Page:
The Tracker’s nose for news must be broken. Less then two weeks ago I was with a naturalist and traditional Northwest artist and carver, David Stephens, in a coastal woods near Glacier Bay in Southeast Alaska. He asked, “do you see what’s wrong with this forest?” Getting a blank look in reply he explained that the old growth Sitka spruce and western hemlock sort of peter out close to shore. A subtle bluff near the wood’s edge, he went on, is an old beach step. Post-glacial isostatic rebound is lifting the land so fast that the forest hasn’t kept up, its shrubby rim revealing where it is invading what had been below high tide just a century ago. I asked a cheerful geology professor who is nuts about the region’s glacially-carved gneiss and diorite, Harold Stowell of the University of Alabama, if the rebound is outpacing global sea level rise. He said sure, several places around here.
That was while cruising around in the little ship Lindblad National Geographic Sea Bird (exactly what Nat’l Geo Soc’y has to do with the ship is very unclear). Stephens and Stowell were among the vessel’s fine naturalists. I suppose I figured, not quite consciously, that’s interesting as can be but if these guys know it well enough to tell cruise passengers about it, ‘must not be news. Wrong.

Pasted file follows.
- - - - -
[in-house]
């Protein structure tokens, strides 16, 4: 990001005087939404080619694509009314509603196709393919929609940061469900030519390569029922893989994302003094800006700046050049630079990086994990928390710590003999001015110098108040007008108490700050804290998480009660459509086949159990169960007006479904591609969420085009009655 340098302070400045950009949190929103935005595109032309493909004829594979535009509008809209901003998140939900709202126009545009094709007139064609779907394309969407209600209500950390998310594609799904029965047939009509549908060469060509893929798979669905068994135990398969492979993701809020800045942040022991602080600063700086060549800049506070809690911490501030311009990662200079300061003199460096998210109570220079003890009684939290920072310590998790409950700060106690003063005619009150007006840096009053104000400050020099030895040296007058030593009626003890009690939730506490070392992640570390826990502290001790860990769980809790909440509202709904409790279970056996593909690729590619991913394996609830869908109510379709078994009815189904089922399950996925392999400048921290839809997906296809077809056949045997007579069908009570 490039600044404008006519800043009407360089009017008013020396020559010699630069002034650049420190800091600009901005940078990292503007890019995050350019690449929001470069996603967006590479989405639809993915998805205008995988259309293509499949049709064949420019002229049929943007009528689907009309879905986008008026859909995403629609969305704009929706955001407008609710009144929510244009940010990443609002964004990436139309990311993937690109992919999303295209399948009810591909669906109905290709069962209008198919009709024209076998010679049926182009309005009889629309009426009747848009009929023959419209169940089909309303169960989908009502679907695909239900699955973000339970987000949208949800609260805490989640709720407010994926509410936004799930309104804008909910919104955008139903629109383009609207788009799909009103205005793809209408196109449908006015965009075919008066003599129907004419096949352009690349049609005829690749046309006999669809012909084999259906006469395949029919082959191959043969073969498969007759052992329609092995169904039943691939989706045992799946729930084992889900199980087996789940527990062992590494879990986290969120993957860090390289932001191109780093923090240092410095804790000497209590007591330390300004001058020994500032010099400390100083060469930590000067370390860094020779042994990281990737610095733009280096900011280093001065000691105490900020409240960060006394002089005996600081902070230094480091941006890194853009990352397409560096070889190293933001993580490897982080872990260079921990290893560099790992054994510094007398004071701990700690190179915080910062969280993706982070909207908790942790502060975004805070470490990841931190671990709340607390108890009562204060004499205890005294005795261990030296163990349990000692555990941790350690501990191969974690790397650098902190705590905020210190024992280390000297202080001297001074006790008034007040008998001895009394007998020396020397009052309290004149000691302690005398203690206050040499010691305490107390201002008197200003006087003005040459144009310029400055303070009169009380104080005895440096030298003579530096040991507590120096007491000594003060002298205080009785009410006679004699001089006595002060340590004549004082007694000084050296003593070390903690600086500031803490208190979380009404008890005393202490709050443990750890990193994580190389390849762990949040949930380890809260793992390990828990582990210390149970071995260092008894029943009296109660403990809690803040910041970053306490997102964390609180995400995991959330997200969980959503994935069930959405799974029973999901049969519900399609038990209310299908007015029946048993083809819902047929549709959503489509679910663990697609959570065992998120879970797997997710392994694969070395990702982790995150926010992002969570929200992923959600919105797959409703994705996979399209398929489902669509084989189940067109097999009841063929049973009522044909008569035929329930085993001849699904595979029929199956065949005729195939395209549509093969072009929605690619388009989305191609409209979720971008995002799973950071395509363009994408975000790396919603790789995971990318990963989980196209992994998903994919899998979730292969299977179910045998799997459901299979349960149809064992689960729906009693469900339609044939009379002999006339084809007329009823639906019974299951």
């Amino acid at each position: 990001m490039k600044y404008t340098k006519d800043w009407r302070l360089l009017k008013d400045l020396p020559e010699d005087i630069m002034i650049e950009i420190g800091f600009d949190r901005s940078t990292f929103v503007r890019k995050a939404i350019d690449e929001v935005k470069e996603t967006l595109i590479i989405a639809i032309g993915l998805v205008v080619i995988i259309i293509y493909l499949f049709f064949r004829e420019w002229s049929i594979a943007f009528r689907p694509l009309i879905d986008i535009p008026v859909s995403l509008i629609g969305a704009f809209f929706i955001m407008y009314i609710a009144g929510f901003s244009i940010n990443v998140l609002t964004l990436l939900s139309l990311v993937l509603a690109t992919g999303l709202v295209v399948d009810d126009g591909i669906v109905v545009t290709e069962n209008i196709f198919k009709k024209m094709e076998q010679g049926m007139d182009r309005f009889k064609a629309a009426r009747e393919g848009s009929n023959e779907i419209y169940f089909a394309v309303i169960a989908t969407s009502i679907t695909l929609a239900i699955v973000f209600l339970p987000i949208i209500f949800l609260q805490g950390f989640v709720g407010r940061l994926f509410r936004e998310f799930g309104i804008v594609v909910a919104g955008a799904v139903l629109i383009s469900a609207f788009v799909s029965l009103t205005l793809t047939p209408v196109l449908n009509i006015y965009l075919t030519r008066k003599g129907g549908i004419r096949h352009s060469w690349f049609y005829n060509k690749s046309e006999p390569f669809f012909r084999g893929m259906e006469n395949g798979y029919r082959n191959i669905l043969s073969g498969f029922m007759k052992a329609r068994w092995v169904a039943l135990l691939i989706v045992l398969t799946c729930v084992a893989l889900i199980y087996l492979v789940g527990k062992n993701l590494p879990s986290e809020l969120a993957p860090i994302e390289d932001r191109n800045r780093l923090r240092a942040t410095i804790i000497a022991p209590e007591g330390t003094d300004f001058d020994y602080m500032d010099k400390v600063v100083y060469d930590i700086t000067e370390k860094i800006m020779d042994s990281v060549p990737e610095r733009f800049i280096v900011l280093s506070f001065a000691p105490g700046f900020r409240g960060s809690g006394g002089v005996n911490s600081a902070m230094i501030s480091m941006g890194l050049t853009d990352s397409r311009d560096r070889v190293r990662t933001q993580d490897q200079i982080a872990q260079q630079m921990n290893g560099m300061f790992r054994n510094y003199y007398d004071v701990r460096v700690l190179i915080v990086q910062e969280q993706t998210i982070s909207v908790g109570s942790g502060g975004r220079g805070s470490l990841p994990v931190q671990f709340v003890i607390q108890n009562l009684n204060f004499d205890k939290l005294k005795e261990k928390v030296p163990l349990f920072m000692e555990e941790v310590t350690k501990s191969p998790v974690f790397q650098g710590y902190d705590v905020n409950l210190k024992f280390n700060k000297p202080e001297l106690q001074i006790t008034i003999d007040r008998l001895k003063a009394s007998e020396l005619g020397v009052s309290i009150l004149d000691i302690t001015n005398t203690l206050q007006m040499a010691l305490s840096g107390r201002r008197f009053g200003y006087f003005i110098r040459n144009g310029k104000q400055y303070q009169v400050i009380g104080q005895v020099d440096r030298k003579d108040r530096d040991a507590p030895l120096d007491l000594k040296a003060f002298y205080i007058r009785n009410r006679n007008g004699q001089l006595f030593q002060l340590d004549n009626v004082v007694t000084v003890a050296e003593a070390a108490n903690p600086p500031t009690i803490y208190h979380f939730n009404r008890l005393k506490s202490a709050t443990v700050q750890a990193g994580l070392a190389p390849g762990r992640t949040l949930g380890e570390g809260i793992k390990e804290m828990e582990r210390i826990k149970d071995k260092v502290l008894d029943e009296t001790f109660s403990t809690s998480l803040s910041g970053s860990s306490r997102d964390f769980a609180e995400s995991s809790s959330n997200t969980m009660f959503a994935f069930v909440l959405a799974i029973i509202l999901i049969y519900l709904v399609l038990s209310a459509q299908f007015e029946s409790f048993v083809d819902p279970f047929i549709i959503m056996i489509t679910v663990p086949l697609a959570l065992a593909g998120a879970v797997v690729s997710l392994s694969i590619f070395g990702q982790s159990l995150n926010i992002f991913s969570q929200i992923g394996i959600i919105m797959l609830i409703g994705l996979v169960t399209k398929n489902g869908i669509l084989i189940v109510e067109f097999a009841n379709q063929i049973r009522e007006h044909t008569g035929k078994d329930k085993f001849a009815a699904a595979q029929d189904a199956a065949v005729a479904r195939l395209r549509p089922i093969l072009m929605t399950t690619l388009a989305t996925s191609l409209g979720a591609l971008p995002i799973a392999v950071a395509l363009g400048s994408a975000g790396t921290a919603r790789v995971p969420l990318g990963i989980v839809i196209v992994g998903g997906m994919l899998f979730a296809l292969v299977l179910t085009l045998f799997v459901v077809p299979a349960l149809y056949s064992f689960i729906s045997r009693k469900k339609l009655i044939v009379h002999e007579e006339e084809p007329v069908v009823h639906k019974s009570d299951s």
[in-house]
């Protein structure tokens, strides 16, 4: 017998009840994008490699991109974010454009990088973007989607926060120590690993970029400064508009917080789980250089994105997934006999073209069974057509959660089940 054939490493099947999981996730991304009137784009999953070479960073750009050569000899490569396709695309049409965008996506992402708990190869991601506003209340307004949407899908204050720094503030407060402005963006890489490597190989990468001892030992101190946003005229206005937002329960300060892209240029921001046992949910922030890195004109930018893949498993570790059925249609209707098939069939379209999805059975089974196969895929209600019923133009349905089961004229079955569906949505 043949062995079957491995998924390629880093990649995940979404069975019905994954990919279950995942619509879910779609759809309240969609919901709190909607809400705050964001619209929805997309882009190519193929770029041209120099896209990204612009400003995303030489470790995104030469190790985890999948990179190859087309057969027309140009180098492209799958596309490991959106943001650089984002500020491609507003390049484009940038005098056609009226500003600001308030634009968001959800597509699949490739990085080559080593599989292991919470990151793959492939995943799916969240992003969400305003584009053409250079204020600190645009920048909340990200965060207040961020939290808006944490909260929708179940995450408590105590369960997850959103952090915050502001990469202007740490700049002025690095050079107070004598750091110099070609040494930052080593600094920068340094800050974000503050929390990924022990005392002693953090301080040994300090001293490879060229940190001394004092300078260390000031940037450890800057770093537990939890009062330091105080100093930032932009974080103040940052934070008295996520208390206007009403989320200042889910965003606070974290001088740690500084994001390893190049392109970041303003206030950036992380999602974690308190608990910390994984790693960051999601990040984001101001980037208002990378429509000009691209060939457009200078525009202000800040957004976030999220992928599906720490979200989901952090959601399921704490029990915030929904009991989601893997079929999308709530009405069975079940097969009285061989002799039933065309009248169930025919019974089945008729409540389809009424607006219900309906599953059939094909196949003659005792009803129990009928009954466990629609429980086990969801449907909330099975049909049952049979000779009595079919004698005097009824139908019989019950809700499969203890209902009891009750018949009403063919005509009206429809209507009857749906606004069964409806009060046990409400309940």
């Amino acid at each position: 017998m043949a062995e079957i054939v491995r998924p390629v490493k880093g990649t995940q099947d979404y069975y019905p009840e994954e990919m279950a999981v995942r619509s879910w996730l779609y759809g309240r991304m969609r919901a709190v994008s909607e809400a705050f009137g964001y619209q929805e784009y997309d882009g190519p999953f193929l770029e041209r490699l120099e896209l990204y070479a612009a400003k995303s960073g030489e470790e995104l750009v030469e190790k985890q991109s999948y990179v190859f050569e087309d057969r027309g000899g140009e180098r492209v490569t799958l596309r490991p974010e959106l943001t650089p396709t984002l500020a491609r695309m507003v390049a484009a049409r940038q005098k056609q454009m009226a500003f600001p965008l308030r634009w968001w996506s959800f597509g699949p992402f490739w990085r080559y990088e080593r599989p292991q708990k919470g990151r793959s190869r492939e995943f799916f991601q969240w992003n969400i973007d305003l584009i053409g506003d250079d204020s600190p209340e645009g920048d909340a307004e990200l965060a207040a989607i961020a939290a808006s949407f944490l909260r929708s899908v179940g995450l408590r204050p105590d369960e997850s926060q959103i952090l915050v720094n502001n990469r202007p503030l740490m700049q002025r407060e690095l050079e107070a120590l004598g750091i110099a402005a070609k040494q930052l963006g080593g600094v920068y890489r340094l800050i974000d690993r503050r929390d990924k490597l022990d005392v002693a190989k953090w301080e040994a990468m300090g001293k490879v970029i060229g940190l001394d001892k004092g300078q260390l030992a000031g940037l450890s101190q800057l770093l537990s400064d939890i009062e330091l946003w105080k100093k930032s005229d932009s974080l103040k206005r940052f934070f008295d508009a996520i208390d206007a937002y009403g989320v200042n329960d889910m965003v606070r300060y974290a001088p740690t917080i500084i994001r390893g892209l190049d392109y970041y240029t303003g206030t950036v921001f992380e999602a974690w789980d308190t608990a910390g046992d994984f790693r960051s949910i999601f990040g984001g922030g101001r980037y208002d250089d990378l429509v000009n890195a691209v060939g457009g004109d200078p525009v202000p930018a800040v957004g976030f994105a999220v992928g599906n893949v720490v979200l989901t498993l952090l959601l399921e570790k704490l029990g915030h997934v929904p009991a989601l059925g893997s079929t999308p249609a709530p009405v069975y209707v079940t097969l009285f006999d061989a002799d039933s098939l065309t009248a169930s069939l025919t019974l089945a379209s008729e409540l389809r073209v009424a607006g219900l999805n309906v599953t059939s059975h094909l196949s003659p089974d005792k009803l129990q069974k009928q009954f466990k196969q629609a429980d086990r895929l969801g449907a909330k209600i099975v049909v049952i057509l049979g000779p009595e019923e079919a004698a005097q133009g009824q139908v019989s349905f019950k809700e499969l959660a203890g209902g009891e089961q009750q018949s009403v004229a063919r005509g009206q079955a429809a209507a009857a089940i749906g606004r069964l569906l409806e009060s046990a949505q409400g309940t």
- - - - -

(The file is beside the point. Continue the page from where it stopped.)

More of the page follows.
Cue the front page of today’s NYTimes and Cornelia Dean‘s story “As Alaska Glaciers Melt, It’s Land That’s Rising.” She explains it all in considerable detail (‘tho I would have rephrased that hed to say “….Its Land Is Rising” just to avoid two apostrophes). Dean alertly smelled news where I merely smelled mossy woods. She keeps it moving fast with plenty of local color. Her main example is Juneau’s local, rapid uplift, tying the rapid retreat of the Mendenhall Glacier (and by inference its feeder, the huge Juneau Ice Field above the capital) to the shallowing of an important shipping channel and to coastal landowners’ acreage gains. Dean does not explain how much of the uplift is due to recent acceleration beyond its slow rise since the last glacial maximum 13,000 years ago or whenever the ice around there was an astonishing mile or two thick. But the land really is popping up, and the glaciers really are galloping back. Wonder how long before Alaska’s last tidewater glacier kisses the sea a last goodbye and pulls its nose back up into the high country?
Pic: From a float plane out of Petersburg AK and the nearby, retreating LeConte glacier, its bergs floating past, May 4. Most of the flats are due to low tide. But the small trees on the forest edge at the points of land and the stepped shoreline are evidences of uplift. So I heard.